Heaven -- where Nozomi is
Konishi Makiko, 35, housewife, Nishimoya-shi
“Mom, I’ve made a kite at the kindergarten. I am going to fly it tomorrow. Good night,” said Nozomi, 5, before turning in.
A sudden “thud!” awakened me. The small round lamp, always turned on at bed time, went out. The surrounding was very dark, and I felt my body swaying left and right. I sensed something falling from the ceiling, and when I tried to cover my daughter, who was sleeping under the same quilt, she gave out an “Ouch!”
“Nozomi! Nozomi!” I called but there was no reply from under the quilt.
“Honey! Something has fallen on Nozomi!” I called out to my husband but he had been hit by fallen objects too. He struggled up but could not stand upright.
“I can’t see anything. Where are you?”
“I’m all right. Rina is here too. Come help Nozomi!”
The pillar had collapsed and the main entrance was crushed.
“I go get some help. You hang in there!” said my husband as he kicked open the distorted side door and went out.
I could not move but managed somehow to stretch out my free hand to feel about for Nozomi. “Nozomi! Nozomi!” I found her hand and squeeze it, but there was no response. Rina, who was under my left arm, tried to get out but it was extremely dangerous to wonder about now.
“Rina, try get some sleep, can’t you?” As I was talking, the weight on me got increasingly heavier. Just then, my husband came back with a torch and helped me out.
Under the light, we could see that the room was a total mess. The huge piano was tilted to one side and one of its corners fell on Nozomi’s head while the viga fell from the second floor on to the piano.
“Someone please help me!” I turned facing the door and shouted. The father of one of Nozomi’s friends came to help. On seeing the plight we were in, he cried, “Oh my goodness!” Sadly, two adults like us were not strong enough to lift the piano.
“Let’s get out and get help!” I told my husband, and we wrapped our younger daughter with a blanket and went out. The collapsed houses in the neighborhood were blocking the roads.
“Someone please help me! Please call the ambulance!”
“Oh no, the phone isn’t working!”
I was standing barefooted, carrying my younger daughter, when a young man brought me a pair of shoes. Finally, a road, in the form of a tunnel passable to one adult at a time, was dug out. Soon, a few men brought along two car jacks and got Nozomi out. But already she was not breathing at this point.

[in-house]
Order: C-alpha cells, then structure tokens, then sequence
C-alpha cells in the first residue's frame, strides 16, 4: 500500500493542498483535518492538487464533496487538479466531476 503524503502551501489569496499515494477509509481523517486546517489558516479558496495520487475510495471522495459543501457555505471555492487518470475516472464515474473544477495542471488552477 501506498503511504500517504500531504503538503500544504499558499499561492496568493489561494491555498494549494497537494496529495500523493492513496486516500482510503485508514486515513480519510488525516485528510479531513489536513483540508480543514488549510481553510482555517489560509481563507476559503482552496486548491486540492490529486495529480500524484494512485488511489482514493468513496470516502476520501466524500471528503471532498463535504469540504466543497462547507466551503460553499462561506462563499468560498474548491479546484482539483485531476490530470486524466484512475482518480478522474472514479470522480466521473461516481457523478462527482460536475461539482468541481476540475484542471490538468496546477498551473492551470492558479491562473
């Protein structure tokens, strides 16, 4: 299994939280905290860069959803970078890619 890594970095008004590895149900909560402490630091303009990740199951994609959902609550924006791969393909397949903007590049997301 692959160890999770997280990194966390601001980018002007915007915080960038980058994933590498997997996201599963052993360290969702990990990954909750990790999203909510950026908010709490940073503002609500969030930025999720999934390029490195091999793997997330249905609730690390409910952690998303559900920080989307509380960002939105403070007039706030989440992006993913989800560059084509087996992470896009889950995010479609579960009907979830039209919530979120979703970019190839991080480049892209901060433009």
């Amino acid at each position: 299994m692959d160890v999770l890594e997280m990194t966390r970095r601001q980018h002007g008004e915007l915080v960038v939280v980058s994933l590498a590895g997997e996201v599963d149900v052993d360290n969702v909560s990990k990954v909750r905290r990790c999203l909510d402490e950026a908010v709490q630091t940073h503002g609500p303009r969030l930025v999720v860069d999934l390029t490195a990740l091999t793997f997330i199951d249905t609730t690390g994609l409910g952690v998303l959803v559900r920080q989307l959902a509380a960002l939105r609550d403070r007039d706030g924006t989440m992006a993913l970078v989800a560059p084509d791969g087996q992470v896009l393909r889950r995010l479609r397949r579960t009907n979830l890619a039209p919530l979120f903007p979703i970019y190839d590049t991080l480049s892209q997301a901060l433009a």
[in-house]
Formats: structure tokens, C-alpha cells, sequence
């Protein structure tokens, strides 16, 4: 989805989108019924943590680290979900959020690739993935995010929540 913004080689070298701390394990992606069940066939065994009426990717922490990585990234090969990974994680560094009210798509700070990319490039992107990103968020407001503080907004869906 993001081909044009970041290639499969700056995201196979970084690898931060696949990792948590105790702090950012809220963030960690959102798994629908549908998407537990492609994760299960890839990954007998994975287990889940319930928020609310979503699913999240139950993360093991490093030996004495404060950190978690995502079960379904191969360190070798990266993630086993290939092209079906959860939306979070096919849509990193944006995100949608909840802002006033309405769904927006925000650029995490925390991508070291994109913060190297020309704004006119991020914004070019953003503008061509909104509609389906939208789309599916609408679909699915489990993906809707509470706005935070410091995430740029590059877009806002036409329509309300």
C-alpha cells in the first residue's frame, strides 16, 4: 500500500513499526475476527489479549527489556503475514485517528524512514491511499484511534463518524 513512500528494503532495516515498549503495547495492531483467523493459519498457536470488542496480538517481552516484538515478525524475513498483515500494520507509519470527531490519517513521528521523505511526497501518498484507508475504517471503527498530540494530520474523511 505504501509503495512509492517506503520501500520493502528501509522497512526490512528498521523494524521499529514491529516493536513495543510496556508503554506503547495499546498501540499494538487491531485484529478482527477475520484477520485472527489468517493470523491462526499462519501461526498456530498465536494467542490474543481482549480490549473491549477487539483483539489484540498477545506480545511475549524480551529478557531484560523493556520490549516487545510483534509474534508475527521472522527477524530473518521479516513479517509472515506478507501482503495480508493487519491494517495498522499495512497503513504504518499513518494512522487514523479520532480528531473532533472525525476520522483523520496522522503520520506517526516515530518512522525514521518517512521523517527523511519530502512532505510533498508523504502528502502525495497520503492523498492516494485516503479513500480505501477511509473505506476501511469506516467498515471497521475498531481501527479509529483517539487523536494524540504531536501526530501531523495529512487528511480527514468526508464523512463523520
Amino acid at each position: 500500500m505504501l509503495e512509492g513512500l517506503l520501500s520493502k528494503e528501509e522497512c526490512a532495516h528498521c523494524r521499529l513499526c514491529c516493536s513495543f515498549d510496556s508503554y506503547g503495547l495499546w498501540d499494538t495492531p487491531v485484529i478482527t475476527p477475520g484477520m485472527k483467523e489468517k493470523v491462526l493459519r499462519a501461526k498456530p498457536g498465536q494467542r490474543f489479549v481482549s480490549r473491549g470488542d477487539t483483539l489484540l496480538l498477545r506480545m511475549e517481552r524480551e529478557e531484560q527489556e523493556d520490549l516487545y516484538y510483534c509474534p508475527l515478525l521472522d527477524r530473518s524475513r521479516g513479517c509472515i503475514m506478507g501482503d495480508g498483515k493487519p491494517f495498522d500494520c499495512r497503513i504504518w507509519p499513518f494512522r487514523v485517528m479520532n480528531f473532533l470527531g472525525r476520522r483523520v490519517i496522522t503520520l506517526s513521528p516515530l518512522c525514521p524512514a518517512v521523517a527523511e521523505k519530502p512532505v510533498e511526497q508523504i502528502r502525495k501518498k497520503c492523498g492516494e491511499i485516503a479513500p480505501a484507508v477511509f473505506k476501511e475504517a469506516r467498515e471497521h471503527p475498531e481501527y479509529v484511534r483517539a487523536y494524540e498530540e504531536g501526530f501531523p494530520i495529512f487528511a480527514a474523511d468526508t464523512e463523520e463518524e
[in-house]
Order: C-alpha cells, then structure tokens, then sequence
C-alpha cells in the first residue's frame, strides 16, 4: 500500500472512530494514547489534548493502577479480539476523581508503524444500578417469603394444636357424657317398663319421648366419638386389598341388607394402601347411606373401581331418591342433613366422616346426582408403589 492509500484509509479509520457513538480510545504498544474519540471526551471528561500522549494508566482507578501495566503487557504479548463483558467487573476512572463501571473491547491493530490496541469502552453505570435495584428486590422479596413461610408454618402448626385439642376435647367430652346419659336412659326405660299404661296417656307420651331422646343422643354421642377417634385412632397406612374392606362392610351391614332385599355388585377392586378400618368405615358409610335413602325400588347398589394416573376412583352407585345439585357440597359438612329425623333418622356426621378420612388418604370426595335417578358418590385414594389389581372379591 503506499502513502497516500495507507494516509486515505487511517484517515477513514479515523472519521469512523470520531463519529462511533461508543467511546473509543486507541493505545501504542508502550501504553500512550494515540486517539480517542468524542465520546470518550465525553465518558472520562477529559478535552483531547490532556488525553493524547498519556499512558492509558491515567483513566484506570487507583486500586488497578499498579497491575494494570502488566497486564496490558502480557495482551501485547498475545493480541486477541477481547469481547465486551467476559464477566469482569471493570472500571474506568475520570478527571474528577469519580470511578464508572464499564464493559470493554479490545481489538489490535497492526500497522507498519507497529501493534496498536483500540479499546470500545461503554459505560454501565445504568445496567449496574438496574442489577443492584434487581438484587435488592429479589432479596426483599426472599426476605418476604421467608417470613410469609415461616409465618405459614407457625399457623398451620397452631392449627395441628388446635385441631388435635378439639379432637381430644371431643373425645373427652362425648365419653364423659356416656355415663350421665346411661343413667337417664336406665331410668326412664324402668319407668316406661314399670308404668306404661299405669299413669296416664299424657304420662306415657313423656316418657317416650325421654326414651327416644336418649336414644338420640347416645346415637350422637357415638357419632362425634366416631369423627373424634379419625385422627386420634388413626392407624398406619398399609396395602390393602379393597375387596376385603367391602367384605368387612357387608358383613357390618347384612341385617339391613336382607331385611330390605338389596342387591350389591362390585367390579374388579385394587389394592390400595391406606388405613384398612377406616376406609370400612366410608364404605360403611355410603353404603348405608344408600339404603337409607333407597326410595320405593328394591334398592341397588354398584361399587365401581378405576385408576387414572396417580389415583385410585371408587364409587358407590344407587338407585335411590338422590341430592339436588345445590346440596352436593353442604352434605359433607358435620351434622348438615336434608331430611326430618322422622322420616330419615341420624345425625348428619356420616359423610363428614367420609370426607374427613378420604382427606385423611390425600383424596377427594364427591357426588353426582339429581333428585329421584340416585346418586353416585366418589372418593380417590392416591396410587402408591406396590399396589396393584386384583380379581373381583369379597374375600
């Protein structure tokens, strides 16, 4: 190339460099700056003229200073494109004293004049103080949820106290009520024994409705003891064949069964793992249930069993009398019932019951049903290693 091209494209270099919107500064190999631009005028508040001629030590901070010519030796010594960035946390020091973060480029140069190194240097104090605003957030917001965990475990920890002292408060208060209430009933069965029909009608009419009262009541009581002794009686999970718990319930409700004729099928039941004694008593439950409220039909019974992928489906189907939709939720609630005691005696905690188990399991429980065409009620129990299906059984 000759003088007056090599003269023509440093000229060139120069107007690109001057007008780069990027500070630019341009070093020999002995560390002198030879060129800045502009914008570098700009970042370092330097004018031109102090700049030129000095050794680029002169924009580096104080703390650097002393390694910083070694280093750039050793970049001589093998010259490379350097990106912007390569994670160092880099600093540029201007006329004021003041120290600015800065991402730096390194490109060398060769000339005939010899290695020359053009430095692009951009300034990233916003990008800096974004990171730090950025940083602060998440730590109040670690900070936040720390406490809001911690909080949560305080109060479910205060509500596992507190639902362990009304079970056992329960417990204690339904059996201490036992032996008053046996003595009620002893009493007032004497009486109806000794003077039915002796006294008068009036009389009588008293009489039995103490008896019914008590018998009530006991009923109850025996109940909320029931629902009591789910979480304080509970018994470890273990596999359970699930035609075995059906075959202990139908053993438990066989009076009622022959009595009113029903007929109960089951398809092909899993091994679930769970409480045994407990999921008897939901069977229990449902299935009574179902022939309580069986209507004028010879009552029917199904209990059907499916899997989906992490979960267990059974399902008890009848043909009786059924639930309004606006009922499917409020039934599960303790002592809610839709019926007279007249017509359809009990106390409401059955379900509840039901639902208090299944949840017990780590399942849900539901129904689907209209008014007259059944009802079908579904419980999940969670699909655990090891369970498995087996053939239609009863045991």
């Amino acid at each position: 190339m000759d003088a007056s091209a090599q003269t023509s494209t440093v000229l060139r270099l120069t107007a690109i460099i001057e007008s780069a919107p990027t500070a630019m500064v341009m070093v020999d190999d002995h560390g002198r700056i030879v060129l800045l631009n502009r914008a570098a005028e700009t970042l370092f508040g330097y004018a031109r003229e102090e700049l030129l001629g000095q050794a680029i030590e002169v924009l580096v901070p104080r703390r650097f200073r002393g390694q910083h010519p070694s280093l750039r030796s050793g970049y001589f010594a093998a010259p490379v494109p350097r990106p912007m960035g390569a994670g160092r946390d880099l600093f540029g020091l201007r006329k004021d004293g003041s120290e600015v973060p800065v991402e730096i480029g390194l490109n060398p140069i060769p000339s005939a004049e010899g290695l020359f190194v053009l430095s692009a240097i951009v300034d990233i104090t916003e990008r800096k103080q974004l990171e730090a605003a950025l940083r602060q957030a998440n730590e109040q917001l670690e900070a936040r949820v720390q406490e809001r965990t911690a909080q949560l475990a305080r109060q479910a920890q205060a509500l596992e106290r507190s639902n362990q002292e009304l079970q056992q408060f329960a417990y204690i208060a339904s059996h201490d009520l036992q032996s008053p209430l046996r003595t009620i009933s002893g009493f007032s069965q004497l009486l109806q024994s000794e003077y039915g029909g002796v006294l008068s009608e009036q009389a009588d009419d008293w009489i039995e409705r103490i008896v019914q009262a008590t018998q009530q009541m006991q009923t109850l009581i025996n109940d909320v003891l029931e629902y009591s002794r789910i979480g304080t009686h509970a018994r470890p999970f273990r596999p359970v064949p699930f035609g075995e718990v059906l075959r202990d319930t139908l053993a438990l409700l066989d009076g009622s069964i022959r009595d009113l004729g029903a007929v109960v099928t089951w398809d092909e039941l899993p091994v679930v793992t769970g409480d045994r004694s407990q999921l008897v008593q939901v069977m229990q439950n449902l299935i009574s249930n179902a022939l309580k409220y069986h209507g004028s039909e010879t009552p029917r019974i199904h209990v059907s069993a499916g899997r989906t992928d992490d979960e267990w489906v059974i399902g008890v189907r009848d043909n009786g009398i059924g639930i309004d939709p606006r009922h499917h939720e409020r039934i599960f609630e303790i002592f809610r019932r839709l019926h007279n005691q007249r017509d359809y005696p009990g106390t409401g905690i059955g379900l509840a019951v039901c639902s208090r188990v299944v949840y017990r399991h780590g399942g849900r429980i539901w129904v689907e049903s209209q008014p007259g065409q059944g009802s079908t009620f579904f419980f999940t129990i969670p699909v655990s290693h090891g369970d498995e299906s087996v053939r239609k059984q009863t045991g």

We could not use our car because we did not have the key. Our neighbor was kind enough to drive us to the hospital. The roads to the hospital were skewed and covered in rubble. The nurse from a nearby hospital rushed over to attend to Nozomi.
The utilities in the first hospital we went to were cut off and pandemonium broke out. After given drip infusion, Nozomi began to regain heartbeat but the doctors were not able to do more. We managed to transfer her to the Kobe Hospital at last. The doctor at the ICU told us that it was too late. We prayed for a miracle but she breathed her last at 10 the next morning. I helped her dressed in a red sweater and her favorite sailormoon socks that my husband retrieved from our crumbled house. Then, we left the hospital.
On our way to my parents’ house, we passed by her favorite kindergarten. We reached our destination at 8 pm. The journey used to take just one hour, but it now took as long as nine hours. When the moon was beautiful, I would tell her, “Nozomi, look at the moon fairy!” and she would smile.
At the Christmas party of her music class last December, we played a game in which Nozomi was blindfolded and had to seek me out. Nozomi was quick in finding me.
“’cos your palms are always warm.”
Nozomi used to smile and say, “Mom, tell me whenever you are tired. I’ll always give you a shoulder message.” Those were the happy moments and how I wished I could relive them.
During her last moments, Nozomi was fortunate to have many people coming to her aid. The nurse, who did manual artificial respiration on her for hours when the power was down, kept encouraging her by saying, “Nozomi, you can do it!” I was really touched by her words. I really must thank all of you who had extended your hands during those terrible moments.
I sure hate the earthquake that took your life, Nozomi. Mom and Dad aren’t afraid of dying, but we’d do our best with our lives until we meet again in heaven. Nozomi, watch over us, won’t you?